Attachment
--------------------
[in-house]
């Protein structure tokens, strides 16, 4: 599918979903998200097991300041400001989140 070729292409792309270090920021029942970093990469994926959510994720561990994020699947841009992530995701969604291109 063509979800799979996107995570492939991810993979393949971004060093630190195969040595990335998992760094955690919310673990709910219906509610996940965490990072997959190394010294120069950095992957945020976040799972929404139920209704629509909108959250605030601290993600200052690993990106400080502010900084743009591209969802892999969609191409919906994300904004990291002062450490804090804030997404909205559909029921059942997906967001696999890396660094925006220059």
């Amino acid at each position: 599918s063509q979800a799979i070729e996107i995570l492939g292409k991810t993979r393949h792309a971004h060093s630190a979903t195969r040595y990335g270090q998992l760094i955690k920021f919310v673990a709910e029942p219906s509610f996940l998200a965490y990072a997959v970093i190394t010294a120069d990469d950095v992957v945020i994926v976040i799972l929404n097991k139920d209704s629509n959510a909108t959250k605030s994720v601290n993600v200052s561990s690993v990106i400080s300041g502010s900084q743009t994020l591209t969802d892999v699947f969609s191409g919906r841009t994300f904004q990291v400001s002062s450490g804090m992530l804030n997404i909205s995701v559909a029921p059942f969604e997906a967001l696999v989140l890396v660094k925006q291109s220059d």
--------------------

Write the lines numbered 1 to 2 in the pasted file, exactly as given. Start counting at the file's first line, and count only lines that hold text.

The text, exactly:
[in-house]
């Protein structure tokens, strides 16, 4: 599918979903998200097991300041400001989140 070729292409792309270090920021029942970093990469994926959510994720561990994020699947841009992530995701969604291109 063509979800799979996107995570492939991810993979393949971004060093630190195969040595990335998992760094955690919310673990709910219906509610996940965490990072997959190394010294120069950095992957945020976040799972929404139920209704629509909108959250605030601290993600200052690993990106400080502010900084743009591209969802892999969609191409919906994300904004990291002062450490804090804030997404909205559909029921059942997906967001696999890396660094925006220059």